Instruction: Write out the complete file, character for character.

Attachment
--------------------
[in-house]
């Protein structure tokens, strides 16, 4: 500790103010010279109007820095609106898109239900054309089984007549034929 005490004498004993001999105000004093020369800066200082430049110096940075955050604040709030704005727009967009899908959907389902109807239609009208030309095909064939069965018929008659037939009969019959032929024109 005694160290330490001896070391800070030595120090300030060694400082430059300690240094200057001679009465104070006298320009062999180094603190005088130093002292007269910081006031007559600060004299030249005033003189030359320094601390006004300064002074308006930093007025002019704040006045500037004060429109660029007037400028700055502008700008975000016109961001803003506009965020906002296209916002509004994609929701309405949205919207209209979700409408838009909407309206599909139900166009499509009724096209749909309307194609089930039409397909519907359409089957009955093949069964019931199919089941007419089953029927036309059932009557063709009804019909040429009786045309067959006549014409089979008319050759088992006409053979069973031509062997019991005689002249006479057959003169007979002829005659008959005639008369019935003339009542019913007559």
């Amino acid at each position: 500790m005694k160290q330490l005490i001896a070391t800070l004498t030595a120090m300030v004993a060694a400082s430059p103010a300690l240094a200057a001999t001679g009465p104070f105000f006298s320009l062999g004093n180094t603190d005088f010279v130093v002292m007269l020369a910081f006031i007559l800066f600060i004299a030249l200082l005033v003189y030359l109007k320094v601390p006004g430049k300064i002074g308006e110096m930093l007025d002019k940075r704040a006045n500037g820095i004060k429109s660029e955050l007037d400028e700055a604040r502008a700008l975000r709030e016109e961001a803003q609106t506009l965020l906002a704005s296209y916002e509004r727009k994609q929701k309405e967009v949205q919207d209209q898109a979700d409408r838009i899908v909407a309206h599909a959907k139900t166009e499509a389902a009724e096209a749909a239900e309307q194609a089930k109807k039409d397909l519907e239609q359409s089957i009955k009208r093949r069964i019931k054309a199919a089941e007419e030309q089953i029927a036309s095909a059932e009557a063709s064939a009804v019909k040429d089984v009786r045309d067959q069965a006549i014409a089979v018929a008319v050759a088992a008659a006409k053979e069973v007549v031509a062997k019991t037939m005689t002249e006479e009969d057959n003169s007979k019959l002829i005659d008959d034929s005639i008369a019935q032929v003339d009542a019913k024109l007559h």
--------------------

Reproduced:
[in-house]
């Protein structure tokens, strides 16, 4: 500790103010010279109007820095609106898109239900054309089984007549034929 005490004498004993001999105000004093020369800066200082430049110096940075955050604040709030704005727009967009899908959907389902109807239609009208030309095909064939069965018929008659037939009969019959032929024109 005694160290330490001896070391800070030595120090300030060694400082430059300690240094200057001679009465104070006298320009062999180094603190005088130093002292007269910081006031007559600060004299030249005033003189030359320094601390006004300064002074308006930093007025002019704040006045500037004060429109660029007037400028700055502008700008975000016109961001803003506009965020906002296209916002509004994609929701309405949205919207209209979700409408838009909407309206599909139900166009499509009724096209749909309307194609089930039409397909519907359409089957009955093949069964019931199919089941007419089953029927036309059932009557063709009804019909040429009786045309067959006549014409089979008319050759088992006409053979069973031509062997019991005689002249006479057959003169007979002829005659008959005639008369019935003339009542019913007559």
């Amino acid at each position: 500790m005694k160290q330490l005490i001896a070391t800070l004498t030595a120090m300030v004993a060694a400082s430059p103010a300690l240094a200057a001999t001679g009465p104070f105000f006298s320009l062999g004093n180094t603190d005088f010279v130093v002292m007269l020369a910081f006031i007559l800066f600060i004299a030249l200082l005033v003189y030359l109007k320094v601390p006004g430049k300064i002074g308006e110096m930093l007025d002019k940075r704040a006045n500037g820095i004060k429109s660029e955050l007037d400028e700055a604040r502008a700008l975000r709030e016109e961001a803003q609106t506009l965020l906002a704005s296209y916002e509004r727009k994609q929701k309405e967009v949205q919207d209209q898109a979700d409408r838009i899908v909407a309206h599909a959907k139900t166009e499509a389902a009724e096209a749909a239900e309307q194609a089930k109807k039409d397909l519907e239609q359409s089957i009955k009208r093949r069964i019931k054309a199919a089941e007419e030309q089953i029927a036309s095909a059932e009557a063709s064939a009804v019909k040429d089984v009786r045309d067959q069965a006549i014409a089979v018929a008319v050759a088992a008659a006409k053979e069973v007549v031509a062997k019991t037939m005689t002249e006479e009969d057959n003169s007979k019959l002829i005659d008959d034929s005639i008369a019935q032929v003339d009542a019913k024109l007559h």